Tag Archives: Herman Cain

Conjuring the Ghost of Cain

If, as all signs indicate, Herman (The Herminator) Cain terminates his campaign tomorrow, this is likely more good news for Gingrich.  That is because, as I suggested in this earlier post, most of the survey data suggests that a significant plurality of Cain’s supporters will throw their allegiance to the Newtster.   Already the Des Moines Register is hyping a poll of likely Iowa caucus voters, to be released tomorrow, that shows Cain’s support dropping into single digits, down from a high of 23% last October and this is before Cain will have announced the end of his campaign.  What the news story does not say is whether Newt has continued gaining in Iowa, but I’m guessing that will be the lead when the poll is released.  If so, whither Mitt?  And will Paul continue to draw his 12%?  Stay tuned as I’ll be on with the results as soon as they are posted.

If  tomorrow’s Iowa poll does indicate that Newt is widening his lead, it will be fascinating to see how the media spins this.  Because so far, the mainstream bloggers and their media counterparts are simply not buying into the Gingrich polling results.  The prevailing sentiment is captured in Dana Milbank’s Washington Post column  from a couple of weeks ago titled, “Why Gingrich Won’t Last”.  (See also Michael Tomasky’s article here.)  Since these columns were published, Gingrich has widened his lead in national polls and in Iowa, South Carolina and Florida.  And yet today,  a poll of the National Journal’s insiders indicates that most them doubt Newt’s staying power. So, for that matter, do you.  To date none of the predictions submitted  have Newt winning this nomination.  Instead, all of you continue to put your money on Romney, despite the fact that he hasn’t broken 25% outside of New Hampshire in this, his second time around the track. (By the way, that leaves the prediction field wide open for those Not-Romney advocates!)

Here’s why I think Newt may actually win Iowa.  First, although it is true he doesn’t have much of a ground game there (he only opened his Iowa headquarters on Wednesday, although plans are in the works for an additional 6 offices), he has used his surge in the polls to begin raking in some big money. According to Gingrich aides, his campaign took in the same amount of money this past month as it did in the previous half year, and it has raised $5.5 million so far in this fourth quarter, compared to $2.9 million raised through the end of September.  And while it is true that he only has seven staff members in Iowa, Romney has about the same number, although the Mittster has much more money.

And while he hasn’t visited the state as frequently as Bachmann or Santorum, he has been there many more times than Romney.  Interestingly, as this map shows, Newt has focused most of his visits in the major media markets, particularly Des Moines, reflecting his emphasis on stretching the dollar by relying on free media as much as possible. (The dots are where he’s visited – bigger dots mean more visits.  All data from the Des Moines campaign tracker.)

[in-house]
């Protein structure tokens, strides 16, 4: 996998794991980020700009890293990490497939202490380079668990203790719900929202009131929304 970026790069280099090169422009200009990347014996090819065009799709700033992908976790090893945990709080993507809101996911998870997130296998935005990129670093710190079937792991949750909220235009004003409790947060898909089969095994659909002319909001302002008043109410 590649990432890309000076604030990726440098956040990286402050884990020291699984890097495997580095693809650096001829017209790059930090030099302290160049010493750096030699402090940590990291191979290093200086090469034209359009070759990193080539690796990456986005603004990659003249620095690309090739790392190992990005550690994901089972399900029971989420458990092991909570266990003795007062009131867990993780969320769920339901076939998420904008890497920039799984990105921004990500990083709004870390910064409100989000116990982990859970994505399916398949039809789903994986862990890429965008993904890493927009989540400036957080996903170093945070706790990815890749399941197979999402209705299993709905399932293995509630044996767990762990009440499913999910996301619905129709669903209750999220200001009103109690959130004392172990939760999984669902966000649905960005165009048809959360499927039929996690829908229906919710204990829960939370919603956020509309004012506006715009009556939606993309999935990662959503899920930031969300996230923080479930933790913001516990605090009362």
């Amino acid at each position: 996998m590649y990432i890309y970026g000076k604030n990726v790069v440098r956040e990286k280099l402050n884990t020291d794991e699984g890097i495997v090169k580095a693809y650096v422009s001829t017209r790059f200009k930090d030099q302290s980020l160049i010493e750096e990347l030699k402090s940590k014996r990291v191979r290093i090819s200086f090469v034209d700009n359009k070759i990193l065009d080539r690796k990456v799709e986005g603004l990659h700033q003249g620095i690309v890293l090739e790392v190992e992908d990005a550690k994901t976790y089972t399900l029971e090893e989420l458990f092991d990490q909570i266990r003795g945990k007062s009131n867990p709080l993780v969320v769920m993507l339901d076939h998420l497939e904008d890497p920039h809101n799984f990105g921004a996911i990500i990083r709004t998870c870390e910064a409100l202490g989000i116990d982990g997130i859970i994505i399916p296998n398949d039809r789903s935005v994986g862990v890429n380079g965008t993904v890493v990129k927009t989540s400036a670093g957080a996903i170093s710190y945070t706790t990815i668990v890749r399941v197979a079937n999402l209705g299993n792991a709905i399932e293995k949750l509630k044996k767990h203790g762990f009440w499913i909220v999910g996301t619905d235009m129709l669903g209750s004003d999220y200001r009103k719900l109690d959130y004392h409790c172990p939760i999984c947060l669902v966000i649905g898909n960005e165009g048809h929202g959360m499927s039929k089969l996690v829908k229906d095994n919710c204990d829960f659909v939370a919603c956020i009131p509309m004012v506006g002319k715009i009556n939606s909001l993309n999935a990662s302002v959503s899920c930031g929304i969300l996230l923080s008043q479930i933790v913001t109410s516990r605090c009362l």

Now compare that to Santorum’s visits.

And now Bachmann’s.

As you can see, Santorum and to a lesser extent Bachmann have opted for the more traditional meet and greet strategy by criss-crossing the state much more than Gingrich.  And that, I think, is going to help Gingrich because both Santorum and Bachmann are vying for the same voters, and thus are likely to split the social conservative vote in contrast to 2008, when it all went to Huckabee.  Of course, critics contend that Romney will use his money to flood Iowa with supporters come January who will go door-to-door to bring out the caucus vote. Maybe, but I can’t help remember similar predictions for Howard Dean in 2004 that proved wildly optimistic.   He also flooded Iowa with volunteers, and they proved a major problem since many of them didn’t have the foggiest understanding of Iowan’s concerns.

The wildcard here is Paul, who some say has the strongest and most committed ground game in Iowa.  The problem for him is that he seems to max out at about 15% of the vote. Let’s say he pulls in 15% and Romney, by dint of his ground game and money, gets 25%.  Assuming Santorum and Bachmann split the conservative vote at, say, 8% and 12% respectively, and Perry pulls in 10%, Newt could win this thing with only 30% of the vote.  That’s not implausible, particularly if he picks up most of Cain’s backers.  (Warning: back of the envelope musings – you shouldn’t wager on these numbers.)

Thirty days and counting.  The next two Republican debates may prove crucial.  Meanwhile, what of Herman Cain?

He’s paying the ferryman to take him across the river….let’s hope that will ease the pain.

And no, I’m not related….